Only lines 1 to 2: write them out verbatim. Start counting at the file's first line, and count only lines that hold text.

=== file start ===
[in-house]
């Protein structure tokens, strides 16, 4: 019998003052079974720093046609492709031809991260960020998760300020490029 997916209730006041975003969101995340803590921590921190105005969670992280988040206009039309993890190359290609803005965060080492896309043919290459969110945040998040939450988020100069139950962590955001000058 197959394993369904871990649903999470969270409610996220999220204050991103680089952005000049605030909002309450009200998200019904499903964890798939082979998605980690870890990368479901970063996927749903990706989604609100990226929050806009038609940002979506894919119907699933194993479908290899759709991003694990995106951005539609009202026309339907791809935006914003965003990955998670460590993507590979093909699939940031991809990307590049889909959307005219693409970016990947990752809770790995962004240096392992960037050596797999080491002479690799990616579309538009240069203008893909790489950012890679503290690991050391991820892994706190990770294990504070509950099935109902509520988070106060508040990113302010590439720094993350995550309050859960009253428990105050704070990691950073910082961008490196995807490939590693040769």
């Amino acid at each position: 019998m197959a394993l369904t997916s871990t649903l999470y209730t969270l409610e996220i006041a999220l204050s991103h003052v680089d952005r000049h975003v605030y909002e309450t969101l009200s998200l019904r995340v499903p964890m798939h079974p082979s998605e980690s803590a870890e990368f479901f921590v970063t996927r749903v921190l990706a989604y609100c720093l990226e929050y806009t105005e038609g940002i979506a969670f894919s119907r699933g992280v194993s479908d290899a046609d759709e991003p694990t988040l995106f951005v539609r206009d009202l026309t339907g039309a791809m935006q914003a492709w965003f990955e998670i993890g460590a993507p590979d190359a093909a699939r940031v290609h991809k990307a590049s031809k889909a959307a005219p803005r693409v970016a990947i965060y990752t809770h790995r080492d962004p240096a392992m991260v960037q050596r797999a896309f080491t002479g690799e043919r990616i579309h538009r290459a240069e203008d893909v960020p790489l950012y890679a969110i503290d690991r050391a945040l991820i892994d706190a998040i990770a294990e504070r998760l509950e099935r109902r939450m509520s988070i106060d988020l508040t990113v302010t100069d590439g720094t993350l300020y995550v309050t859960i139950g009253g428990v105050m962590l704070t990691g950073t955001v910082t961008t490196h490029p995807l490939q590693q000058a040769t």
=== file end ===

[in-house]
């Protein structure tokens, strides 16, 4: 019998003052079974720093046609492709031809991260960020998760300020490029 997916209730006041975003969101995340803590921590921190105005969670992280988040206009039309993890190359290609803005965060080492896309043919290459969110945040998040939450988020100069139950962590955001000058 197959394993369904871990649903999470969270409610996220999220204050991103680089952005000049605030909002309450009200998200019904499903964890798939082979998605980690870890990368479901970063996927749903990706989604609100990226929050806009038609940002979506894919119907699933194993479908290899759709991003694990995106951005539609009202026309339907791809935006914003965003990955998670460590993507590979093909699939940031991809990307590049889909959307005219693409970016990947990752809770790995962004240096392992960037050596797999080491002479690799990616579309538009240069203008893909790489950012890679503290690991050391991820892994706190990770294990504070509950099935109902509520988070106060508040990113302010590439720094993350995550309050859960009253428990105050704070990691950073910082961008490196995807490939590693040769």